• Entry Personal Safety Measures (Self-Contained Breathing Apparatus, Emergency Rescue Plan) – The employer shall under clause 25(2)(h) of the OHSA take every precaution reasonable in the circumstances for the protection of a worker, including those circumstances in which it is deemed necessary for a worker to enter a silo in which atmospheric hazards may be present. Based on an adequate risk assessment, the protection of a worker against atmospheric hazards may require the worker to wear a properly fitted and functioning self-contained breathing apparatus (SCBA) and a safety harness attached to a life-line. The use of SCBA is necessary when the silo has an atmospheric condition that is immediately dangerous to life and health (IDLH) which may result in immediate injury or death. During the fermentation period, when gases may still be forming and oxygen levels may be low, the head space in the silo is considered to be IDLH. All respiratory equipment users should be trained in the care, use, limitations, and fitting of the respiratory equipment as part of an adequate respiratory protection program. An adequate emergency rescue plan should be in place for any entry to confined spaces such as oxygen-limited structures (silos).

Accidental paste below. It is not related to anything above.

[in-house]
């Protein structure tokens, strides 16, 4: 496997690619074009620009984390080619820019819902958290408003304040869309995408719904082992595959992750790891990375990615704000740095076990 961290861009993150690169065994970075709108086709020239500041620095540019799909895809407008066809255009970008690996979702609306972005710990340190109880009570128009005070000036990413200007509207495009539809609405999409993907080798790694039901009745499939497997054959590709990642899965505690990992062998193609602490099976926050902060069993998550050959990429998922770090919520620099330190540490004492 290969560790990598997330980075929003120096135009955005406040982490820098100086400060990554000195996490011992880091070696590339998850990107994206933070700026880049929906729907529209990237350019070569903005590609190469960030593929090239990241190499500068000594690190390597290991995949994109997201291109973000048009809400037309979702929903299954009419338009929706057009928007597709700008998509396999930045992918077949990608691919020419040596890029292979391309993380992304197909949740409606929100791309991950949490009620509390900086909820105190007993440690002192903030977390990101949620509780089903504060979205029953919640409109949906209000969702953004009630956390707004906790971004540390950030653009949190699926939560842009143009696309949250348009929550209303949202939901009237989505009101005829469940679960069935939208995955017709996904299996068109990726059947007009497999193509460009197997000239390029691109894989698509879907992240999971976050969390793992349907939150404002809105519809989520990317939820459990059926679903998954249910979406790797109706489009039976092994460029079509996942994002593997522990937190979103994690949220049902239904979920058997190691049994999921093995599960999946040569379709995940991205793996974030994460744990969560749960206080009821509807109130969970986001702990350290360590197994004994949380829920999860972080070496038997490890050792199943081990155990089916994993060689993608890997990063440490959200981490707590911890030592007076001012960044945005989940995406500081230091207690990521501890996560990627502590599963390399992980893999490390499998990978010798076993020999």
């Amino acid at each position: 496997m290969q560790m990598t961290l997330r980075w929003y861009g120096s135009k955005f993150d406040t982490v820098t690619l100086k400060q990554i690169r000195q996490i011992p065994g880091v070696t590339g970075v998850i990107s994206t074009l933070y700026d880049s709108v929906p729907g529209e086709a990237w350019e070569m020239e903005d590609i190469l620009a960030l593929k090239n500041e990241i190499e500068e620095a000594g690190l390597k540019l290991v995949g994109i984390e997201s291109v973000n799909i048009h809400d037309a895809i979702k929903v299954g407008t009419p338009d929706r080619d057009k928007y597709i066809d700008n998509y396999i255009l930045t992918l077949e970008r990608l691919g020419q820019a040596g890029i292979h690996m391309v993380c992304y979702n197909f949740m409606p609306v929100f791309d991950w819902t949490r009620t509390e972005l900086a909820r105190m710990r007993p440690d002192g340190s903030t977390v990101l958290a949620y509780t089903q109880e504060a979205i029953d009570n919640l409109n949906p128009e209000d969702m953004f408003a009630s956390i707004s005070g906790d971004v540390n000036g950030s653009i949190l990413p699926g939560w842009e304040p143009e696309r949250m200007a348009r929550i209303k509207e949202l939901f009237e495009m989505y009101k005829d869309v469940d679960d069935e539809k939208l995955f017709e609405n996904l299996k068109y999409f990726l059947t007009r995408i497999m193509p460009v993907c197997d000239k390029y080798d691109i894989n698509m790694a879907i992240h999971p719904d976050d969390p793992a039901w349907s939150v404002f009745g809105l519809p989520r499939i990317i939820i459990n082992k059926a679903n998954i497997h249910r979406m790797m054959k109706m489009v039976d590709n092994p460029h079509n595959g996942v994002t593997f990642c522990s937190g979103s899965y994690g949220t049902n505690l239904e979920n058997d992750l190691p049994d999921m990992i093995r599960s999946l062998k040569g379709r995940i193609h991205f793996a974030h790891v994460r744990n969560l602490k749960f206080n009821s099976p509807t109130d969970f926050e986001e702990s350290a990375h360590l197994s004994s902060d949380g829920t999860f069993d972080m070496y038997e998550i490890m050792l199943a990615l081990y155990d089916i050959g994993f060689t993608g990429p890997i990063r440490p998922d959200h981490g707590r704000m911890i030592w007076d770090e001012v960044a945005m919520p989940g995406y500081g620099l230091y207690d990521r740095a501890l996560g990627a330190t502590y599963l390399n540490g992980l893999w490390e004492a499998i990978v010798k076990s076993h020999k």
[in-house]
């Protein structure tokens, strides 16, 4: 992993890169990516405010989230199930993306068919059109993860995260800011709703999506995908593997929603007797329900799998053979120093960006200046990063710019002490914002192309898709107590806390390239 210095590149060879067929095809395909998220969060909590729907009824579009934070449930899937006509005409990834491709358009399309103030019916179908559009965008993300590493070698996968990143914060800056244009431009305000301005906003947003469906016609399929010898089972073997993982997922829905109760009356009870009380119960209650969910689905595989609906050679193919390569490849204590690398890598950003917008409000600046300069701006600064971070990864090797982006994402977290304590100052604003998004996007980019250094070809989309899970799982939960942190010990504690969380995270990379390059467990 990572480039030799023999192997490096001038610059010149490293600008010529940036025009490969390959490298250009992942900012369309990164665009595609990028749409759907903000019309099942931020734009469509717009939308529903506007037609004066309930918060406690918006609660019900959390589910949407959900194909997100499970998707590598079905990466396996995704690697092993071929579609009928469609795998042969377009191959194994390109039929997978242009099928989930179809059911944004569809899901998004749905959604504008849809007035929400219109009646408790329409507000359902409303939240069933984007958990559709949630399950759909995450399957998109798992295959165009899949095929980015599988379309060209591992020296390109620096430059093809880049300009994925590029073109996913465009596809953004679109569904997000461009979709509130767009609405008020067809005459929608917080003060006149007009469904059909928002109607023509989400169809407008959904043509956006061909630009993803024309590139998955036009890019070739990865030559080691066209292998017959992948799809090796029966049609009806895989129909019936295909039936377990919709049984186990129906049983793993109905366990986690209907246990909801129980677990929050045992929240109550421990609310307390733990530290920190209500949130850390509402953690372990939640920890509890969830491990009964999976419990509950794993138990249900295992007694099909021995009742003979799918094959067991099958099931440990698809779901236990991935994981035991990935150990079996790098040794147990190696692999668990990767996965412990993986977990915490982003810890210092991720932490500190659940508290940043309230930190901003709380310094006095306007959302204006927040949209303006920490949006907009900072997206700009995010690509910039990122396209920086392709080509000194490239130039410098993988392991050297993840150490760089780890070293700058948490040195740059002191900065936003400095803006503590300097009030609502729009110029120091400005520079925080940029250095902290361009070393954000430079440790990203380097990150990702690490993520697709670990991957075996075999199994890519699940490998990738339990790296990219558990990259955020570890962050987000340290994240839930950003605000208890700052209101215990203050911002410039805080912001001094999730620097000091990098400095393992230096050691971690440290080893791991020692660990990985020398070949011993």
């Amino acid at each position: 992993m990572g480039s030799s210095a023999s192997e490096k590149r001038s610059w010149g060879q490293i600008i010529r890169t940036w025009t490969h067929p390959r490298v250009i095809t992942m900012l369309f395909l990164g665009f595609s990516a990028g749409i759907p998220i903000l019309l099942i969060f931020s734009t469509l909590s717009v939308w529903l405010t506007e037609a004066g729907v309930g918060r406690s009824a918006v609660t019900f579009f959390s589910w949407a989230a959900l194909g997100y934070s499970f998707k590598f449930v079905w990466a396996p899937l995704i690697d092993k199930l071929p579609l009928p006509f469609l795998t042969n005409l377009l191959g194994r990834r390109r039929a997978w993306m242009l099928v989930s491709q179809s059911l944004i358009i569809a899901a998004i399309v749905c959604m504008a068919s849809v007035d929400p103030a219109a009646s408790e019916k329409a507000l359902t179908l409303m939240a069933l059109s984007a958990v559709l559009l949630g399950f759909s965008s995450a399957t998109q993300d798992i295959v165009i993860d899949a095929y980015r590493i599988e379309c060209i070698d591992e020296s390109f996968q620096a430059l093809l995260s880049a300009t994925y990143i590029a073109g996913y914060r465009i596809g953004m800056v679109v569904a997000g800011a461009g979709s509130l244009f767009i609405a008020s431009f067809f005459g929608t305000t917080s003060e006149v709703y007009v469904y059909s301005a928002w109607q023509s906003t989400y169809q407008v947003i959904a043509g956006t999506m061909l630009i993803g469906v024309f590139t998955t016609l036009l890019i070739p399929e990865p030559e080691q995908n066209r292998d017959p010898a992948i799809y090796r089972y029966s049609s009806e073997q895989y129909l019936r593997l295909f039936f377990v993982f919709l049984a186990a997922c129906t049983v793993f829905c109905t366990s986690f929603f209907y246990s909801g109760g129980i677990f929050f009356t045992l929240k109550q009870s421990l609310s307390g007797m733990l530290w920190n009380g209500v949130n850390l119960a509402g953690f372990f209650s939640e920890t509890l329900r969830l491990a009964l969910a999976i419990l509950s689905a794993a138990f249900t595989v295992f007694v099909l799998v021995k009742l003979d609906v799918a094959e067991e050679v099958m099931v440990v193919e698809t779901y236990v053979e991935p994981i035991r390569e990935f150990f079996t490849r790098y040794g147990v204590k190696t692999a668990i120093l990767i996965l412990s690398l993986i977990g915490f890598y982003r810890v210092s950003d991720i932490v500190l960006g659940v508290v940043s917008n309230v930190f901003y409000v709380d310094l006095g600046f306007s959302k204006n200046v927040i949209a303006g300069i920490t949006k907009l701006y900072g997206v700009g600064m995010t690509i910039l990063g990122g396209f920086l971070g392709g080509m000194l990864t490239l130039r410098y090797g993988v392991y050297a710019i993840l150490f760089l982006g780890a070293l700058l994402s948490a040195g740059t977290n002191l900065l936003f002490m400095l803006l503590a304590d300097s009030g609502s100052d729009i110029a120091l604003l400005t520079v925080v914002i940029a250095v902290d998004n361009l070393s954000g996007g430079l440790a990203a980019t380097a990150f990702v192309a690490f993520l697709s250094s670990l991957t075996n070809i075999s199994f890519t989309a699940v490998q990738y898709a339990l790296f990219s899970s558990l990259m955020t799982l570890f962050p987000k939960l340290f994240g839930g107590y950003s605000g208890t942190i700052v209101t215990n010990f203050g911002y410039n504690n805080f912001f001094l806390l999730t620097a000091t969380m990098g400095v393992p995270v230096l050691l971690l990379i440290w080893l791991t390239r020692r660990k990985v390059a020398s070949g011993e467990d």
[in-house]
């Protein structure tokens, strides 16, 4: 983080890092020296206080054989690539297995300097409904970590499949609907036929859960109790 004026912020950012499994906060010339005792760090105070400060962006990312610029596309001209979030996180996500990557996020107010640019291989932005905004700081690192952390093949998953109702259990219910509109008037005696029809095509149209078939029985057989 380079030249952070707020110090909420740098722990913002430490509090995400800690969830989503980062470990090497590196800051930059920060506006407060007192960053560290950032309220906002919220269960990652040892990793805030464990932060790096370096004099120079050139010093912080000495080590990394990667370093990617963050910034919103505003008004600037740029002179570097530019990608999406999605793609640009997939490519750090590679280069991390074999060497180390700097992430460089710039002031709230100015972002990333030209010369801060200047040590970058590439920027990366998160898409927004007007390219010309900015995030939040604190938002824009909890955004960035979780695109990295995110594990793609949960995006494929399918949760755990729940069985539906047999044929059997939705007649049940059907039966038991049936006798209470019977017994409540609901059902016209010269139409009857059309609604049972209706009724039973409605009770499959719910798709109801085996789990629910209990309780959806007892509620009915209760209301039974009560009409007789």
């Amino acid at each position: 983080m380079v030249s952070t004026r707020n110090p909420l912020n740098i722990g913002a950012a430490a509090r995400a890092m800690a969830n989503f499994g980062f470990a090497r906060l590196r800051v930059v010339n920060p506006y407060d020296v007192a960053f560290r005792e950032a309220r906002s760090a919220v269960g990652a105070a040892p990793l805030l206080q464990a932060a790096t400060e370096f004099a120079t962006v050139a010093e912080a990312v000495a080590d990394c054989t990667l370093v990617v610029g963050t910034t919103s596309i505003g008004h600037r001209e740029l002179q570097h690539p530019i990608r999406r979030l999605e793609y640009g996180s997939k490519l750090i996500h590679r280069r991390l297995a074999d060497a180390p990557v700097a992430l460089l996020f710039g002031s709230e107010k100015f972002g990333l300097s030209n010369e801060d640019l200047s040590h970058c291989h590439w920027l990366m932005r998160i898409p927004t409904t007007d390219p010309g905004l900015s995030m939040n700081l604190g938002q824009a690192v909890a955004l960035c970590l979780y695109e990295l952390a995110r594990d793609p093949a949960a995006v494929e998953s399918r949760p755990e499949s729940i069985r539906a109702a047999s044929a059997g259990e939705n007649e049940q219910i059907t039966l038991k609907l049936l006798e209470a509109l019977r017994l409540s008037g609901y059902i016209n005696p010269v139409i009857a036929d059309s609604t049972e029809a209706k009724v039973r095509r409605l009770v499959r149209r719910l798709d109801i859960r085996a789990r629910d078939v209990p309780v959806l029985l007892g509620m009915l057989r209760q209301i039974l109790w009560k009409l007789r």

• Mechanical Ventilation – The employer shall under clause 25(2)(h) of the OHSA take every precaution reasonable in the circumstances for the protection of any worker and under clause 25(1)(b) maintain equipment, material and protective devices in good condition. The employer should ensure that a structure has a ventilation system available for use in order to establish a safe atmosphere in a silo; air should be forced into the silo head space. The blower unit designed to deliver corn into the silo may provide adequate volume of forced air into the silo over time. Agriculture Canada recommends that the forage blower should run for at least 30 minutes for silos up to 55-foot diameter. Larger structures and large area volume above the silage may require more ventilation time prior to entry. The air blower should always be kept running while anyone is in the silo. Each structure is different and ventilation effectiveness should be determined by testing of relevant atmospheric hazards (oxygen content, explosive and flammable agents and toxic gases). It is also important that the ventilation system effectively ventilates all areas of the silo. Carbon dioxide and nitrogen dioxide are heavier than air. They can be present at high concentrations on the surface of the stored feed and in pockets within the silo and thus continue to be a hazard for an entrant.